CONCLUSIONS

Octogenarians undergoing surgery for ICMs had an overall reduced OS compared to septuagenarians. However, the clinical relevance of this difference in OS is debatable and has to be put in perspective with expected survival without surgery. Data on symptoms upon admission, EOR, invasive tumor features, and postoperative complications in octogenarians are similar to those observed in septuagenarians. Therefore, the decision concerning whether surgery should be performed must be based on a case-by-case discussion, and surgery should not be immediately dismissed when it comes to ICMs in octogenarians.

ABBREVIATIONS EOR = extent of resection; GTR = gross-total resection; ICM = intracranial meningioma; KPS = Karnofsky Performance Scale; OS = overall survival; OUH = Oslo University Hospital; RLE = residual life expectancy; WHO = World Health Organization.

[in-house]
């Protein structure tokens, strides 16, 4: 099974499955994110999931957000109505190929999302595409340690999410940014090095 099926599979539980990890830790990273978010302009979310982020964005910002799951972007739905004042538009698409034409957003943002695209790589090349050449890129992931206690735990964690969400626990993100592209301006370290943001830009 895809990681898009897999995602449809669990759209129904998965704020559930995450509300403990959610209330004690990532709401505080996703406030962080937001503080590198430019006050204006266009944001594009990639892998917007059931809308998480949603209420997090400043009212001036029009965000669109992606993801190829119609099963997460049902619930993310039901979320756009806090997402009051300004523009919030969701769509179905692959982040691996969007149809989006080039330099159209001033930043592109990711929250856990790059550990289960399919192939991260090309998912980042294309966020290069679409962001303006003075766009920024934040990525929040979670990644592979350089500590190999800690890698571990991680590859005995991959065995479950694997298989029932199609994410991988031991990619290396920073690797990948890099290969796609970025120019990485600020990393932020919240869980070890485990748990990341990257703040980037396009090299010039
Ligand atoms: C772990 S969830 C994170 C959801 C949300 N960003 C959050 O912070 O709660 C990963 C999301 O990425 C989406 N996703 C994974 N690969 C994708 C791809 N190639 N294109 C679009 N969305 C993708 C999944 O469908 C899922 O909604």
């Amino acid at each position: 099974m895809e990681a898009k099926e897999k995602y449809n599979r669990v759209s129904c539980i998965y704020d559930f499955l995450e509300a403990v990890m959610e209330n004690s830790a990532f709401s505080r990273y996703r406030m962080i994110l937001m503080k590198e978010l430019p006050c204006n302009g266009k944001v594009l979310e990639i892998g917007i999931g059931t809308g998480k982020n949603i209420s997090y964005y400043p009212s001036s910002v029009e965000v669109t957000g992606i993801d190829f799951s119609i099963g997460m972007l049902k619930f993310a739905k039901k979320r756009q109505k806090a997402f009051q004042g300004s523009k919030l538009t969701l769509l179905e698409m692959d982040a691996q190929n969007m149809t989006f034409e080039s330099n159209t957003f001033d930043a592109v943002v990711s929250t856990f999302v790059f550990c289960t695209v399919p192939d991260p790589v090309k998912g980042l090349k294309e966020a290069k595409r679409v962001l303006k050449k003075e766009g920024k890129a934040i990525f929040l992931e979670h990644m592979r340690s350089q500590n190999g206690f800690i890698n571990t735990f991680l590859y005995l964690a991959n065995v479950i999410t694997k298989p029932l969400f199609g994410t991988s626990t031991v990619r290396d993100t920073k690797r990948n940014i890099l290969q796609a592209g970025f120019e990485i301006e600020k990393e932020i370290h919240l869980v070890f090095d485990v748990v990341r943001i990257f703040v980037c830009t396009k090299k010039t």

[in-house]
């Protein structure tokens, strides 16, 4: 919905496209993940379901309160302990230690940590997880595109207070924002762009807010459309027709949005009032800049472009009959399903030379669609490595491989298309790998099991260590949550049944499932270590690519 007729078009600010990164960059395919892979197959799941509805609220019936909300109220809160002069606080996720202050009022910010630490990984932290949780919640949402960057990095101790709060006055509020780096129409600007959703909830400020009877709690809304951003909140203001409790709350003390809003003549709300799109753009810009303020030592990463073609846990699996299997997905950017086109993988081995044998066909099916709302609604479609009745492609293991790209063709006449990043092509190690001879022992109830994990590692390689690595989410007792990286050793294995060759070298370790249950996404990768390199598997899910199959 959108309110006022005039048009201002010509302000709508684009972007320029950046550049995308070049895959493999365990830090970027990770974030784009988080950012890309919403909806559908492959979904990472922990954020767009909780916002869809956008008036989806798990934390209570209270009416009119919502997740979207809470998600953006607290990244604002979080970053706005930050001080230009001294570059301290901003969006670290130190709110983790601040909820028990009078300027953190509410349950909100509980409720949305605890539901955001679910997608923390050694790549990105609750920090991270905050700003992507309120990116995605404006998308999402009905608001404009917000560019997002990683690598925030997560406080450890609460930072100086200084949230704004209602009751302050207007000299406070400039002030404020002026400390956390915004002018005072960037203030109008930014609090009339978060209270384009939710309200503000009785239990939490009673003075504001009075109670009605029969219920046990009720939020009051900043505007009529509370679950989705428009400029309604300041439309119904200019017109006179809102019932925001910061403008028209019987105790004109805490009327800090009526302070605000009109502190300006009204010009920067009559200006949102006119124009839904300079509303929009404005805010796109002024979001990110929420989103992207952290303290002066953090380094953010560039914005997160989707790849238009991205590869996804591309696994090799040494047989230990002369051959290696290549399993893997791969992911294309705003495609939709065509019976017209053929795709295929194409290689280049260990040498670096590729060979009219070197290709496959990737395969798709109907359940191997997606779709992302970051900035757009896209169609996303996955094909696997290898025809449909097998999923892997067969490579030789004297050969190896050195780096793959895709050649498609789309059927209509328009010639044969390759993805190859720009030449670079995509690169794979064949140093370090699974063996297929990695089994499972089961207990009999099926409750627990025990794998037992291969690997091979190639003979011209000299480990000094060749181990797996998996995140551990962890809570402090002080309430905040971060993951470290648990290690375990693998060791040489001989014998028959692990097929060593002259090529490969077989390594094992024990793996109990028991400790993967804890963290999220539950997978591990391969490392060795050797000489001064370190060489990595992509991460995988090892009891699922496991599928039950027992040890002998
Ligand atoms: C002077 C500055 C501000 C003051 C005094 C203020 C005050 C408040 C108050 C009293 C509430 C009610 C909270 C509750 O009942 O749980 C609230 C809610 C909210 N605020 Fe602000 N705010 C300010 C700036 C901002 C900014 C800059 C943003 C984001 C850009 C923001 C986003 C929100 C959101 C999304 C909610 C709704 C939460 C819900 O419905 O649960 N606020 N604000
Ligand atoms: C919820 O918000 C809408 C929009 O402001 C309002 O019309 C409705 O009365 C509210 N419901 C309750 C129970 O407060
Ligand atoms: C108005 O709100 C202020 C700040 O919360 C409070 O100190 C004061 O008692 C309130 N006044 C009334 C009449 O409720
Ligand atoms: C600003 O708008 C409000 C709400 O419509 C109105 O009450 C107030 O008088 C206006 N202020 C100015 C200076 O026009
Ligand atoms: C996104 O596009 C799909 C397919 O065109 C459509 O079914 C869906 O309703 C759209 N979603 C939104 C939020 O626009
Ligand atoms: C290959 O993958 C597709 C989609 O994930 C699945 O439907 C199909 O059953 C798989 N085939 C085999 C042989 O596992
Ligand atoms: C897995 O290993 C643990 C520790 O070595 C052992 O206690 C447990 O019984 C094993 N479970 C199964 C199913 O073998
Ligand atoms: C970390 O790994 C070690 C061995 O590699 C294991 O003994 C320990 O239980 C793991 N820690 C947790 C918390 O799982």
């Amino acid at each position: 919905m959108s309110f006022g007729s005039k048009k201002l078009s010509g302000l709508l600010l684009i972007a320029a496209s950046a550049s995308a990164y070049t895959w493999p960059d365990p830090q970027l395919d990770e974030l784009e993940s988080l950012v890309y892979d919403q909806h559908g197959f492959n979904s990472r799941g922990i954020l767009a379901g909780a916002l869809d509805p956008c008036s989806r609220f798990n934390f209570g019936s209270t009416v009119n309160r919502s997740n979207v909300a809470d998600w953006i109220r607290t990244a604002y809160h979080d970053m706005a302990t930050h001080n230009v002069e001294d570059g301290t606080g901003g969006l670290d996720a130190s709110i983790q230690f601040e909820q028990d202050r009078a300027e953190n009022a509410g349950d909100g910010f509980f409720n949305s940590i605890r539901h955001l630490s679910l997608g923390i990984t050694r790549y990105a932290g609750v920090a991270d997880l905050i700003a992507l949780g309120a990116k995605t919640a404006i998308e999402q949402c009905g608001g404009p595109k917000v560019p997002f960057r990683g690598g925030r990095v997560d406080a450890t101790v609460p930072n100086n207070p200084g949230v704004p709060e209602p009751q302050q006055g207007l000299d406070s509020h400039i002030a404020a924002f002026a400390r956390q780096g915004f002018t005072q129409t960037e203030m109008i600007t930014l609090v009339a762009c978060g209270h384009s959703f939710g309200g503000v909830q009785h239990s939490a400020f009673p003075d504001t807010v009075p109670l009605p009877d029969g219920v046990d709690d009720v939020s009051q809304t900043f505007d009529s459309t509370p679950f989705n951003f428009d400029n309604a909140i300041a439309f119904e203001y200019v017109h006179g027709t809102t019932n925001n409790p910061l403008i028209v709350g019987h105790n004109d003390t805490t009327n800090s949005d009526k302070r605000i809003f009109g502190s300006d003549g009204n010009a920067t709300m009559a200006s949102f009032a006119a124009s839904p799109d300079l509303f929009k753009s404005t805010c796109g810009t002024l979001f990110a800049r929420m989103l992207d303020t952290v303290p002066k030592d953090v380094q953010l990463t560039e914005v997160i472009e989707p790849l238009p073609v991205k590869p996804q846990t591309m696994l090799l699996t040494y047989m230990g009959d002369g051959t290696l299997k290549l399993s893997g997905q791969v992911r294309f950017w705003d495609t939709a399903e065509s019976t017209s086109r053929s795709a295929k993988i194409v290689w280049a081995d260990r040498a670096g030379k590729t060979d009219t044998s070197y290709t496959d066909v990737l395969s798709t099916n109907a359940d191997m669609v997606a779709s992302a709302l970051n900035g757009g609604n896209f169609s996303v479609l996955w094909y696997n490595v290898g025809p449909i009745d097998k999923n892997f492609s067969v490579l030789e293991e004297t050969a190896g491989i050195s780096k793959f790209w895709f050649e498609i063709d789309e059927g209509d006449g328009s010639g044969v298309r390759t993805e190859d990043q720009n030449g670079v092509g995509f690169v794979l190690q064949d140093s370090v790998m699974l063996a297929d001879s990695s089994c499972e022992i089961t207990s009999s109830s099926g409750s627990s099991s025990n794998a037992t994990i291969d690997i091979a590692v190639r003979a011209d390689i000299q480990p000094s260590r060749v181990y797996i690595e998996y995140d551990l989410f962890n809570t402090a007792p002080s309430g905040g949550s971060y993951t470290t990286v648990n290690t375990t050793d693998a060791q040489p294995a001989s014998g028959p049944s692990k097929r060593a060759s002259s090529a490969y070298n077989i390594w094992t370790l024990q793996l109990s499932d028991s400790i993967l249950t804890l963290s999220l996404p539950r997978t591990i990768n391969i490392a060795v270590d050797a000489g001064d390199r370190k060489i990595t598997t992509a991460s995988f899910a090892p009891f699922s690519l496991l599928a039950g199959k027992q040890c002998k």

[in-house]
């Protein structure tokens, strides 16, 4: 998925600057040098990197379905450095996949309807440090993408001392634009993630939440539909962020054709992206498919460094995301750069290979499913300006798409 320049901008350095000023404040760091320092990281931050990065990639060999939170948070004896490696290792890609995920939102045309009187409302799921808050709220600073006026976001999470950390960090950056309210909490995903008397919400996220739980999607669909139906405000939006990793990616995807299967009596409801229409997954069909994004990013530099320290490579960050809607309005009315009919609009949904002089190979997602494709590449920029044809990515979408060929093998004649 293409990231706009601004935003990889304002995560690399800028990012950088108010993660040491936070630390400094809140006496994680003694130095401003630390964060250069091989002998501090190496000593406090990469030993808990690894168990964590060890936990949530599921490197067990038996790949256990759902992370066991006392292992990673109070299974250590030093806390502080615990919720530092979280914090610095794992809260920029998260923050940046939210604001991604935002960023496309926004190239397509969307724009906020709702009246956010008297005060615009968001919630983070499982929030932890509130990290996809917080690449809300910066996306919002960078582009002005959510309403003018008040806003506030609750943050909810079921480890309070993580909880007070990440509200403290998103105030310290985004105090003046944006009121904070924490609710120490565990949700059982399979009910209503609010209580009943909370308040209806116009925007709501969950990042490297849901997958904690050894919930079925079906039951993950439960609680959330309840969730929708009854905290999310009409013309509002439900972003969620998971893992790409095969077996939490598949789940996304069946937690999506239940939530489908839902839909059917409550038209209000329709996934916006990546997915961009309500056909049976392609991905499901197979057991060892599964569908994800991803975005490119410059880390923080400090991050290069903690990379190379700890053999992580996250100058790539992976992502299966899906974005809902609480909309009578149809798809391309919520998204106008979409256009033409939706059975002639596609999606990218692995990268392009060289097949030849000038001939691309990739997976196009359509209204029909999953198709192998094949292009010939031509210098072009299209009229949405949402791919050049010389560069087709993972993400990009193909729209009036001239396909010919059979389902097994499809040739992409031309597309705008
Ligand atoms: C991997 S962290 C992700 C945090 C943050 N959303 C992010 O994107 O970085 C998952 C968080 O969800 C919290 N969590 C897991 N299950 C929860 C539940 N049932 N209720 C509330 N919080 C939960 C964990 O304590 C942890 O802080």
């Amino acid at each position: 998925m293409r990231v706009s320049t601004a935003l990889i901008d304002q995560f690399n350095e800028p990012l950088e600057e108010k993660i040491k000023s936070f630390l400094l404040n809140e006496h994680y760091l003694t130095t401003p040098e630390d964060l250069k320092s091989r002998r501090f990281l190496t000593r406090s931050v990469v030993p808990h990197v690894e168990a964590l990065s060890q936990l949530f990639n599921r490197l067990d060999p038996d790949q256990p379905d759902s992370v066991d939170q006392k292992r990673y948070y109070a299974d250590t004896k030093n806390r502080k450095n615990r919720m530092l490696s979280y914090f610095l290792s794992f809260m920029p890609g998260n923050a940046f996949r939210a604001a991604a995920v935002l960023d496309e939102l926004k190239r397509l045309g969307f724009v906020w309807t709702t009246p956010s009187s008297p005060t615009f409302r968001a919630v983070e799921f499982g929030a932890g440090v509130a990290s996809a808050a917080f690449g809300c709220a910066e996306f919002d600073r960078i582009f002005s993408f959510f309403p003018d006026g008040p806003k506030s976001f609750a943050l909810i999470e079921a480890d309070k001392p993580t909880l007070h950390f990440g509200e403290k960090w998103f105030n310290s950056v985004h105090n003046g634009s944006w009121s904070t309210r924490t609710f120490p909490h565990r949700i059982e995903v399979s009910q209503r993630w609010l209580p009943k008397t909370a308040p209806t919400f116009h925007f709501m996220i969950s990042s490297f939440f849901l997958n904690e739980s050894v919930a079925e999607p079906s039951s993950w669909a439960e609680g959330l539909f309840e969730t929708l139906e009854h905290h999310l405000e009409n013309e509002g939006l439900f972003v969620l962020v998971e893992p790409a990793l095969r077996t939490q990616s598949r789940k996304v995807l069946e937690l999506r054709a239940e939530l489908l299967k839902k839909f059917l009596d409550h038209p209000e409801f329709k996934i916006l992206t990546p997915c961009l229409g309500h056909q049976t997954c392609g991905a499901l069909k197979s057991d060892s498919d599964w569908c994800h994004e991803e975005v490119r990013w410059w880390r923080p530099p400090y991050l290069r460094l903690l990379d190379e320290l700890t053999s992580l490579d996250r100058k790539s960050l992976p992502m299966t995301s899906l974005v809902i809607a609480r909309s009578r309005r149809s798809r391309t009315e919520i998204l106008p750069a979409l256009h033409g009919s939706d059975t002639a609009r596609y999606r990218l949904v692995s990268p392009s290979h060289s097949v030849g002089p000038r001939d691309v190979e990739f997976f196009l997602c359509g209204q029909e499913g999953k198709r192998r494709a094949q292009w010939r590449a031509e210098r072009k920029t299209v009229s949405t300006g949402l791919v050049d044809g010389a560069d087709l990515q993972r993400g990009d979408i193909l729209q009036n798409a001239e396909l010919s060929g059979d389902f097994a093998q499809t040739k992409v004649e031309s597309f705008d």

OBJECTIVE

Intracranial meningiomas (ICMs) may be diagnosed in octogenarians. Since the lesions are rarely life-threatening, surgery is a questionable choice in this age group. The authors’ aim in this study was to analyze factors associated with the extent of resection (EOR), overall survival (OS), and postoperative complications in octogenarians undergoing ICM surgery, by using a cohort of septuagenarians as a reference.

METHODS

All patients ≥ 70 years of age who underwent surgery at Oslo University Hospital for an ICM between 1990 and 2010 were included in this study. Data on these cases were retrospectively (1990–2002) and prospectively (2003–2010) acquired from a databank belonging to Oslo University Hospital. All related preoperative imaging studies or reports (earlier cases) were reviewed to confirm tumor location, the presence of bone invasion, and the postoperative EOR.

RESULTS